These three French filmmakers now benefit from the protection, assistance, and support of the new Hollywood pressure group determined to encourage women's access to the highest positions in an overwhelmingly white and male industry.
Created on Sept 7, 2016 by a collective of female Hollywood "executives and producers" who remain anonymous, The Alice Initiative wants to see more women, severly under-represented in the American studio system, "at the helm of our films."
It is a response to a study undertaken in 2015 by the University of Southern California’s Annenberg School for Communication & Journalism, which noted that the year's Top 100 films were excessively male dominated: only 7.5% of the directors, 11.8% of the screenwriters, and 22% of the producers were women.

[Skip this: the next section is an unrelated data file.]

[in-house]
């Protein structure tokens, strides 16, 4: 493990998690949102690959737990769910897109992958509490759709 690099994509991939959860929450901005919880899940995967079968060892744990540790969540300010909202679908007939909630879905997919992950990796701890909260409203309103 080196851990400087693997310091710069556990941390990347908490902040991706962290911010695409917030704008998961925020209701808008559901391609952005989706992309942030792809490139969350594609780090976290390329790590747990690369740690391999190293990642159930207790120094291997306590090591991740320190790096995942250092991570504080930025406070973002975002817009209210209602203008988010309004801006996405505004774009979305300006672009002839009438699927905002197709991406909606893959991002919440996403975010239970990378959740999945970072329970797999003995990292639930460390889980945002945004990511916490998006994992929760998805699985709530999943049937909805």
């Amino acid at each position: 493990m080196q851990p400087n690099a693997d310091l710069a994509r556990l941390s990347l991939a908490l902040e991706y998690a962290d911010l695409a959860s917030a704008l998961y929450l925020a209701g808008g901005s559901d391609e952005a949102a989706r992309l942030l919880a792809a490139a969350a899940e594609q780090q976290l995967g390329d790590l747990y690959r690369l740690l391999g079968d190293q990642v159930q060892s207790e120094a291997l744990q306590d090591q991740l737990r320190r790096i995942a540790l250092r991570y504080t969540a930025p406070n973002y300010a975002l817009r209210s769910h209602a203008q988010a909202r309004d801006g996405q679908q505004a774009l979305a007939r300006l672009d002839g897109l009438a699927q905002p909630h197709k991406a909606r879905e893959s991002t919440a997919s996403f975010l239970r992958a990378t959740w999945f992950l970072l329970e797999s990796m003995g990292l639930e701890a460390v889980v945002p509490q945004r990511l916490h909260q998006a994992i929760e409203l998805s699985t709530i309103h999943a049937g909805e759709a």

The group was inspired by Alice Guy Blaché (1873-1968), generally credited as the first female director – born in France but whose career mainly unfolded across the Atlantic – for the name of their initiative, and hope to enable a new wave of talented women to access major projects within Hollywood.
This initiative to promote women within the industry and challenge the glass ceilling involves a Master List of women active in the industry and a list of twenty Featured Filmmakers who have made a first feature (but not at a studio) selected from the responses of 40 "studio execs and producers" to name their favorite female filmmakers. Among them we find the French filmmakers Deniz Gamze Ergüven (her Mustang represented France at the Oscars 2016), Alice Winocour (Augustine and Disorder have been distributed in the USA), and Julia Ducournau, whose first feature, Raw, caused a sensation at Cannes and TIFF.